Condon Byrne

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Condon Byrne
Condon Byrne.jpg
Senator for Queensland
In office
28 April 1951 – 30 June 1959
In office
1 July 1968 – 18 May 1974
Personal details
Born (1910-05-25)25 May 1910
Yea, Victoria, Australia
Died 25 November 1993(1993-11-25) (aged 83)
Brisbane, Queensland, Australia
Resting place South Brisbane Cemetery
Nationality Australian
Political party ALP (1951–57)
QLP (1957–62)
DLP (1962–74)
Occupation Barrister

Condon Bryan Byrne (25 May 1910 – 25 November 1993), Australian politician, was a Senator for the Australian Labor Party and later the Democratic Labor Party. Prior to entering politics he was private secretary to Vince Gair who was then Premier of Queensland.[1]

Initially elected to the Senate for the ALP in 1951, he joined much of the Queensland ALP who split with the party to form the Queensland Labor Party (QLP – later to merge with the Democratic Labor Party DLP) in 1957.[2]

He was a barrister by profession. He never married.[1]

Losing his seat in 1958, he remained active in the Democratic Labor Party and won a Queensland senate seat in the 1967 Senate Election.[2]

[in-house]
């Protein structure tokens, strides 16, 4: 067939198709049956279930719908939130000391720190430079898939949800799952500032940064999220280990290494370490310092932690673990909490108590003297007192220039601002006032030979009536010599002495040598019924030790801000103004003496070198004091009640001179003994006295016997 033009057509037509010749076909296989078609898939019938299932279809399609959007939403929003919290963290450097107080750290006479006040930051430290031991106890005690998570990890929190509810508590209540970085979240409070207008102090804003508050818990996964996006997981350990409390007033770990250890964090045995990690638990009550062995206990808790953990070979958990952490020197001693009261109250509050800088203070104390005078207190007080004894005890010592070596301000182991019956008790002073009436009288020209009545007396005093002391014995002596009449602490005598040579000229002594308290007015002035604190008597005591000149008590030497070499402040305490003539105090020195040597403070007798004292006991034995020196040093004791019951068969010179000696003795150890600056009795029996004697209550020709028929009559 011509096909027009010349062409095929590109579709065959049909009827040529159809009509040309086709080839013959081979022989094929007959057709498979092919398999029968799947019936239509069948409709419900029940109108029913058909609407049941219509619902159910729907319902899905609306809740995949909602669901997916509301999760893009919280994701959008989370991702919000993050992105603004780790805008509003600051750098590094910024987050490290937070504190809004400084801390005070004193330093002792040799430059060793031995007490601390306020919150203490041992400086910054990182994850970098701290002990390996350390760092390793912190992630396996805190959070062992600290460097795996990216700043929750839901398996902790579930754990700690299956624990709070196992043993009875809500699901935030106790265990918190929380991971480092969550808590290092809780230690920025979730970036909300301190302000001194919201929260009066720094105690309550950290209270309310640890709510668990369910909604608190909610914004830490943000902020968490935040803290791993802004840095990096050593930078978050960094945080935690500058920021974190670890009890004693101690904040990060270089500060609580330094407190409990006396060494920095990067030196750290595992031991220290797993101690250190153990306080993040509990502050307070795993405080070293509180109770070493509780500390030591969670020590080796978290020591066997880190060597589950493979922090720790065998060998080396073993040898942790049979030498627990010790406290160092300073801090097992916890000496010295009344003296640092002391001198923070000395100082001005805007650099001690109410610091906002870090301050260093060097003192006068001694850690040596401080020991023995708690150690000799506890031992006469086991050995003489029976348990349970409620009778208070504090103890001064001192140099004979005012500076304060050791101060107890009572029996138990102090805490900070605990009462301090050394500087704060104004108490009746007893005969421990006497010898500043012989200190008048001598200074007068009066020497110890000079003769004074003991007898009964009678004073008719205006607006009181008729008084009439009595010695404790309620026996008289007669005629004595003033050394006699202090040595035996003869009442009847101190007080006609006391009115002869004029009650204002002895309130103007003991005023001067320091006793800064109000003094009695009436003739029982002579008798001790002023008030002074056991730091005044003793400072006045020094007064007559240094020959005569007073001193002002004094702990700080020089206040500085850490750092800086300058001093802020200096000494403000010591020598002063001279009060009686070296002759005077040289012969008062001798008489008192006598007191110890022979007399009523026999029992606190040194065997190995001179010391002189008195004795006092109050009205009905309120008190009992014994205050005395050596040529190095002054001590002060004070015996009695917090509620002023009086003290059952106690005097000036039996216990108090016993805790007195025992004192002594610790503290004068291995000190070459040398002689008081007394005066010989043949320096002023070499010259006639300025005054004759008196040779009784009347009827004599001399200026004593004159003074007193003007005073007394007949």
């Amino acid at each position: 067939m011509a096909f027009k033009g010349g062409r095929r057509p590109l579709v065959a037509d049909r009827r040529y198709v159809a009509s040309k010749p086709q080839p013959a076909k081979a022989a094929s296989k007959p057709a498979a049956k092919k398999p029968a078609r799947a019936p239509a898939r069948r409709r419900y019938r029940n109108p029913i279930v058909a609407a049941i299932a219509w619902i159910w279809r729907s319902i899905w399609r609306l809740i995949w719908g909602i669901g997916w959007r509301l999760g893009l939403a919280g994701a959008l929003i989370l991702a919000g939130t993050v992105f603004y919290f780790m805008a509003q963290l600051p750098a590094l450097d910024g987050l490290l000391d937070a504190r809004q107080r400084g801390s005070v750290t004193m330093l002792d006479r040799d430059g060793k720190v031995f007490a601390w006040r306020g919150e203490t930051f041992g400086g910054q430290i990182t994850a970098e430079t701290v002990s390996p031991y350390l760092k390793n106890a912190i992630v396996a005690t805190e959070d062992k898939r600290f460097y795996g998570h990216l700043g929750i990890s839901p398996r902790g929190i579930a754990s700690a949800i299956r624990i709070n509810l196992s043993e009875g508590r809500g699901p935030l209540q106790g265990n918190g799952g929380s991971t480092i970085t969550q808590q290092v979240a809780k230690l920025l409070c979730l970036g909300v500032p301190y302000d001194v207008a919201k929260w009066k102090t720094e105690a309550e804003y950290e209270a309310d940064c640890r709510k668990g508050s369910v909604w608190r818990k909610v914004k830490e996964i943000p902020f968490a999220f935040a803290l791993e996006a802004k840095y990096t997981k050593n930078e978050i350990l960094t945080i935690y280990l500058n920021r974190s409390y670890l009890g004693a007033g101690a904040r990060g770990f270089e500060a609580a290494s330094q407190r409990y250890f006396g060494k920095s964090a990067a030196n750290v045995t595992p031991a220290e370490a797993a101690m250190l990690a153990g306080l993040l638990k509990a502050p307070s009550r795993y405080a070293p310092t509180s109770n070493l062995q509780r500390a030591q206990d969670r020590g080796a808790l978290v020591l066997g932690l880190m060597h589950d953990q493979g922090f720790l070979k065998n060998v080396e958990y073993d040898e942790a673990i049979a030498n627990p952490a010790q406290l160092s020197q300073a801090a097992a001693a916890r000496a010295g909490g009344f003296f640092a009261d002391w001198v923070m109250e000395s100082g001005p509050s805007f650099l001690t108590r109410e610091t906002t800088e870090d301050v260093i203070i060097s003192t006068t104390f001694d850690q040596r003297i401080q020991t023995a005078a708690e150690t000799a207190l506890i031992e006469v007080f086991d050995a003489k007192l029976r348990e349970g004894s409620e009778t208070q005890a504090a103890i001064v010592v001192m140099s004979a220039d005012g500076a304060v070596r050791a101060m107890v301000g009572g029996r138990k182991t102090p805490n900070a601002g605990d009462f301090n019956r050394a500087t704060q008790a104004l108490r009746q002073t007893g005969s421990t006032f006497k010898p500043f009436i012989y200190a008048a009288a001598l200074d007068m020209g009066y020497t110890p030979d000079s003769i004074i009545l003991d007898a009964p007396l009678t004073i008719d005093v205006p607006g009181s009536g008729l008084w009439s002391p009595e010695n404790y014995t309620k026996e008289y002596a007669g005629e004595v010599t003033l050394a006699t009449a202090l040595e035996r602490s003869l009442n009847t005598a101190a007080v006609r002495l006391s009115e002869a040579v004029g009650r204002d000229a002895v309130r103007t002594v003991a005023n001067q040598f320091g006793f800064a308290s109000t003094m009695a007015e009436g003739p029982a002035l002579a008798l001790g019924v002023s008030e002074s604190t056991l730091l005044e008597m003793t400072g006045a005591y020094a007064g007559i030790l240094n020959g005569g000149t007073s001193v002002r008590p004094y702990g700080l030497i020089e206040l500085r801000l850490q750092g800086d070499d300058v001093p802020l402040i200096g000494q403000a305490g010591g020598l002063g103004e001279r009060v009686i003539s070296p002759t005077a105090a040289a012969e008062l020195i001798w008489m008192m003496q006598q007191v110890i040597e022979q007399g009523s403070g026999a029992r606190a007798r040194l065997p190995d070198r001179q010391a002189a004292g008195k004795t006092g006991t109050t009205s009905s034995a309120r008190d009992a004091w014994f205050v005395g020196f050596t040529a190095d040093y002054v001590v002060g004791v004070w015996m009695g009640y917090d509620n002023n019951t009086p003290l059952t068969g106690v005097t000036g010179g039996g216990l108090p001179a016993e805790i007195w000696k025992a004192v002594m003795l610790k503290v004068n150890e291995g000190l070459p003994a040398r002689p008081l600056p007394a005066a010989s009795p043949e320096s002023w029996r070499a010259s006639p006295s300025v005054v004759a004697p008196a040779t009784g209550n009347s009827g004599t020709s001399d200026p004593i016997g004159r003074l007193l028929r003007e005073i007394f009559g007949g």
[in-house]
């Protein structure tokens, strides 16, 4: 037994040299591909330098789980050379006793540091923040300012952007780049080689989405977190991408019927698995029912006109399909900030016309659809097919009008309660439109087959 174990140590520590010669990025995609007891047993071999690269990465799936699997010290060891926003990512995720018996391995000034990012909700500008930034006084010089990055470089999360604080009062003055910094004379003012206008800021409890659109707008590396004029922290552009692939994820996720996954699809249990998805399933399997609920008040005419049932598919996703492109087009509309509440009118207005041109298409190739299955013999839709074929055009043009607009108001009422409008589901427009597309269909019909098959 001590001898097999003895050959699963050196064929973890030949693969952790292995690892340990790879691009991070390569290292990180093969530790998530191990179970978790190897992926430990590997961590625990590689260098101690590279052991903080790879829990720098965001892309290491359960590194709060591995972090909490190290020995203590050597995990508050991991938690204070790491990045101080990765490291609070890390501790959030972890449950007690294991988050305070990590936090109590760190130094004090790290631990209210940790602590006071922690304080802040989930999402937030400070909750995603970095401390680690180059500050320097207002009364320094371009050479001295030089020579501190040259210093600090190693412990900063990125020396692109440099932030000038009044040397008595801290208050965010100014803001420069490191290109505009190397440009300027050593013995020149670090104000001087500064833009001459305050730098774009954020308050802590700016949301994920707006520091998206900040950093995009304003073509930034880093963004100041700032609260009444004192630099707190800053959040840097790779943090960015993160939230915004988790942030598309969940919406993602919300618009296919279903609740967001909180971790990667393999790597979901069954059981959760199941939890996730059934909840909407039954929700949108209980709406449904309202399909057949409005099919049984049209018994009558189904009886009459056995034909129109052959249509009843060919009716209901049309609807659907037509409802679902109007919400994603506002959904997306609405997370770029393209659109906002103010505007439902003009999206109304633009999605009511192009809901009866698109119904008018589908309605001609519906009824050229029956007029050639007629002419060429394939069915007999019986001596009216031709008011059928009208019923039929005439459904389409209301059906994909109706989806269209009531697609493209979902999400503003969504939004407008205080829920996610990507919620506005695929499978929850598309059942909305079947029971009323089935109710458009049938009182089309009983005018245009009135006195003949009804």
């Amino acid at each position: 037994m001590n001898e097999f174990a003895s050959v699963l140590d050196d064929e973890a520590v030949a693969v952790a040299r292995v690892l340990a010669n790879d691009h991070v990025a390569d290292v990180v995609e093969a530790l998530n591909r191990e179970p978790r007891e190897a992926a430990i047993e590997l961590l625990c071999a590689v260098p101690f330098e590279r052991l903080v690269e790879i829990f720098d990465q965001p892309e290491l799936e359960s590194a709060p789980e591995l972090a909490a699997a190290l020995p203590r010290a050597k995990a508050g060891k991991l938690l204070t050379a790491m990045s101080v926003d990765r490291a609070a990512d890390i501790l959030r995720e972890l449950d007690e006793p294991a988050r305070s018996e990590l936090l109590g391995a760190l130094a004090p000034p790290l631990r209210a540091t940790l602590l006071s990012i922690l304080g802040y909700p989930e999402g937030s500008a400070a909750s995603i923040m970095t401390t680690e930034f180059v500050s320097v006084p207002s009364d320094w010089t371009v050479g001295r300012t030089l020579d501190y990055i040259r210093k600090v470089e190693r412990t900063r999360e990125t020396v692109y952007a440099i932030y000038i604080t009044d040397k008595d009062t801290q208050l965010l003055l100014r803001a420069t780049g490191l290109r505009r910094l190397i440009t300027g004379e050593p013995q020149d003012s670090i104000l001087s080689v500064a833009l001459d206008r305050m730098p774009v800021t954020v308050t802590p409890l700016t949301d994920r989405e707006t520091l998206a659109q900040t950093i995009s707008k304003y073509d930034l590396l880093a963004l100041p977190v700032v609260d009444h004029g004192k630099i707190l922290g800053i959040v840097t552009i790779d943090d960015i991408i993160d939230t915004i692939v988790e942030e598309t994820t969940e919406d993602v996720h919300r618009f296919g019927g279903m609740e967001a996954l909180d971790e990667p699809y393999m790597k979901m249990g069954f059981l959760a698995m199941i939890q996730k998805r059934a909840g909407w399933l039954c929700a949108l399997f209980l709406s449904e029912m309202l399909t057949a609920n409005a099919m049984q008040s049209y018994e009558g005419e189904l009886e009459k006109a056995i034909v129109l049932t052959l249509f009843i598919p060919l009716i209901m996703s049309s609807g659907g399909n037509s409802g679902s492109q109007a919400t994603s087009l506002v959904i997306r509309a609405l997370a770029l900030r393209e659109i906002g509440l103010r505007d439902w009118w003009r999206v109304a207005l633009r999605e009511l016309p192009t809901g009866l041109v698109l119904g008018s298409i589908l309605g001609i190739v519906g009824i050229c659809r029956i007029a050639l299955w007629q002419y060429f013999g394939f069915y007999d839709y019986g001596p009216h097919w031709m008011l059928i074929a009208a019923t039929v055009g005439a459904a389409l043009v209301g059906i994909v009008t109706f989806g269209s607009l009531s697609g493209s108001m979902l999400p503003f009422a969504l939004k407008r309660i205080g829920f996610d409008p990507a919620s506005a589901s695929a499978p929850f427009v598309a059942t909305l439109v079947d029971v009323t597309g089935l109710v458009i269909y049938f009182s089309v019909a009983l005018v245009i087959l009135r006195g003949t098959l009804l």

Condon Byrne joined the rest of the DLP senators in losing their seats in the 1974 double dissolution election, where public outrage at the appointment of former DLP leader Vince Gair as Ambassador to Ireland by Labor Prime Minister Gough Whitlam led to a dramatic slump in their vote, wiping the party out.[3]

In the Senate he was considered to be a polished debater who only relied on a handful of brief notes to make a speech.[1]

After his term as a Senator, Byrne returned to the law, returning to practice at the Bar in Queensland.[1]

References[edit]

  1. ^ a b c d "BYRNE, Condon Bryan (1910–1993) Senator for Queensland, 1951–59, 1968–74 (Australian Labor Party, Queensland Labor Party, Democratic Labor Party)". The Biographical Dictionary of the Australian Senate. Parliament of Australia. Retrieved 26 October 2017. 
  2. ^ a b Stevenson, Brian F. "Byrne, Condon Bryan (1910–1993)". Australian Dictionary of Biography. National Centre of Biography, Australian National University. Retrieved 26 October 2017. 
  3. ^ Costar, B. J. "Gair, Vincent Clare (Vince) (1901–1980)". Australian Dictionary of Biography. National Centre of Biography, Australian National University. Retrieved 26 October 2017.